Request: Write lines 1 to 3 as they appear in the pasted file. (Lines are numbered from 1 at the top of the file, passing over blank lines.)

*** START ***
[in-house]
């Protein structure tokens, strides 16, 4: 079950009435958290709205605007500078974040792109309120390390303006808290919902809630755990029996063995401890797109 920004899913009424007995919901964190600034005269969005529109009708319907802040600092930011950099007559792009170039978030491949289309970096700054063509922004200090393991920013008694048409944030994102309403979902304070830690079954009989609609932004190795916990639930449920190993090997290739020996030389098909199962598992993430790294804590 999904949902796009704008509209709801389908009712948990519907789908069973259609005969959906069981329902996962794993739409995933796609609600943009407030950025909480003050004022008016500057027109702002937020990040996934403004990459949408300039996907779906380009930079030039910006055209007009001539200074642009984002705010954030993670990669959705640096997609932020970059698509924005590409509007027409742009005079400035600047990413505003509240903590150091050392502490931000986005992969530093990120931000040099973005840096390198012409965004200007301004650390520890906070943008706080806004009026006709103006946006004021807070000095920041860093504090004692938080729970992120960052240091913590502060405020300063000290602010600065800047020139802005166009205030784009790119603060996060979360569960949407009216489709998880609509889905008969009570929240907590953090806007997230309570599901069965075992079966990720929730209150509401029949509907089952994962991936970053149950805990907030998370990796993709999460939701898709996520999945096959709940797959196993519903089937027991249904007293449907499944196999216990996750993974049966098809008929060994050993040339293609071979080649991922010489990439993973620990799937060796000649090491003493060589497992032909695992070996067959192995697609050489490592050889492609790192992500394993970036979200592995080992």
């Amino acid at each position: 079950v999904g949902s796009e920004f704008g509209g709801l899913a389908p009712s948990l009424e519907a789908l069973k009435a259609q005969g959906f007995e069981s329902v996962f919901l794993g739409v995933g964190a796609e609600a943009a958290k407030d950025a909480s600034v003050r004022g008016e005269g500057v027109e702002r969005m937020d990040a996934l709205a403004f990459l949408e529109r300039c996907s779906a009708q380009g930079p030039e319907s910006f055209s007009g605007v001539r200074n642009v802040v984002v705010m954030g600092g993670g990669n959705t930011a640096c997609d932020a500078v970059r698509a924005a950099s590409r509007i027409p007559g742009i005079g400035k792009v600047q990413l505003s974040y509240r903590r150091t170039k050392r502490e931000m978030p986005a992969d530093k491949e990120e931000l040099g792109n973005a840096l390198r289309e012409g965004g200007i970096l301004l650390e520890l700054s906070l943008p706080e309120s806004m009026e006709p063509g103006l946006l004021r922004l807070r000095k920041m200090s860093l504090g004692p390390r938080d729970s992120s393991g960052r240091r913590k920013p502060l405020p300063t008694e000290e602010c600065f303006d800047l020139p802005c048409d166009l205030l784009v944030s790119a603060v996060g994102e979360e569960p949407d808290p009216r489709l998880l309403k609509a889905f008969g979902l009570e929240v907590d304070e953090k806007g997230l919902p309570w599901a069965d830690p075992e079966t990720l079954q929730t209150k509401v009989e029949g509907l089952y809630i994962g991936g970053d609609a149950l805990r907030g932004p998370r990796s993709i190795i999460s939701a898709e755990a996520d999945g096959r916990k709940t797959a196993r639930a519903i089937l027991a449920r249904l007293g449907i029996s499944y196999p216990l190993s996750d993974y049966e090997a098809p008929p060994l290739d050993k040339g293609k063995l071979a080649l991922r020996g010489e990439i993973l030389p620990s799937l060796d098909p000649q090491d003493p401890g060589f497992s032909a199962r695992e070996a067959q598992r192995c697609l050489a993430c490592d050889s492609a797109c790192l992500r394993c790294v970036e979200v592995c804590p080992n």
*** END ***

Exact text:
[in-house]
């Protein structure tokens, strides 16, 4: 079950009435958290709205605007500078974040792109309120390390303006808290919902809630755990029996063995401890797109 920004899913009424007995919901964190600034005269969005529109009708319907802040600092930011950099007559792009170039978030491949289309970096700054063509922004200090393991920013008694048409944030994102309403979902304070830690079954009989609609932004190795916990639930449920190993090997290739020996030389098909199962598992993430790294804590 999904949902796009704008509209709801389908009712948990519907789908069973259609005969959906069981329902996962794993739409995933796609609600943009407030950025909480003050004022008016500057027109702002937020990040996934403004990459949408300039996907779906380009930079030039910006055209007009001539200074642009984002705010954030993670990669959705640096997609932020970059698509924005590409509007027409742009005079400035600047990413505003509240903590150091050392502490931000986005992969530093990120931000040099973005840096390198012409965004200007301004650390520890906070943008706080806004009026006709103006946006004021807070000095920041860093504090004692938080729970992120960052240091913590502060405020300063000290602010600065800047020139802005166009205030784009790119603060996060979360569960949407009216489709998880609509889905008969009570929240907590953090806007997230309570599901069965075992079966990720929730209150509401029949509907089952994962991936970053149950805990907030998370990796993709999460939701898709996520999945096959709940797959196993519903089937027991249904007293449907499944196999216990996750993974049966098809008929060994050993040339293609071979080649991922010489990439993973620990799937060796000649090491003493060589497992032909695992070996067959192995697609050489490592050889492609790192992500394993970036979200592995080992």
């Amino acid at each position: 079950v999904g949902s796009e920004f704008g509209g709801l899913a389908p009712s948990l009424e519907a789908l069973k009435a259609q005969g959906f007995e069981s329902v996962f919901l794993g739409v995933g964190a796609e609600a943009a958290k407030d950025a909480s600034v003050r004022g008016e005269g500057v027109e702002r969005m937020d990040a996934l709205a403004f990459l949408e529109r300039c996907s779906a009708q380009g930079p030039e319907s910006f055209s007009g605007v001539r200074n642009v802040v984002v705010m954030g600092g993670g990669n959705t930011a640096c997609d932020a500078v970059r698509a924005a950099s590409r509007i027409p007559g742009i005079g400035k792009v600047q990413l505003s974040y509240r903590r150091t170039k050392r502490e931000m978030p986005a992969d530093k491949e990120e931000l040099g792109n973005a840096l390198r289309e012409g965004g200007i970096l301004l650390e520890l700054s906070l943008p706080e309120s806004m009026e006709p063509g103006l946006l004021r922004l807070r000095k920041m200090s860093l504090g004692p390390r938080d729970s992120s393991g960052r240091r913590k920013p502060l405020p300063t008694e000290e602010c600065f303006d800047l020139p802005c048409d166009l205030l784009v944030s790119a603060v996060g994102e979360e569960p949407d808290p009216r489709l998880l309403k609509a889905f008969g979902l009570e929240v907590d304070e953090k806007g997230l919902p309570w599901a069965d830690p075992e079966t990720l079954q929730t209150k509401v009989e029949g509907l089952y809630i994962g991936g970053d609609a149950l805990r907030g932004p998370r990796s993709i190795i999460s939701a898709e755990a996520d999945g096959r916990k709940t797959a196993r639930a519903i089937l027991a449920r249904l007293g449907i029996s499944y196999p216990l190993s996750d993974y049966e090997a098809p008929p060994l290739d050993k040339g293609k063995l071979a080649l991922r020996g010489e990439i993973l030389p620990s799937l060796d098909p000649q090491d003493p401890g060589f497992s032909a199962r695992e070996a067959q598992r192995c697609l050489a993430c490592d050889s492609a797109c790192l992500r394993c790294v970036e979200v592995c804590p080992n």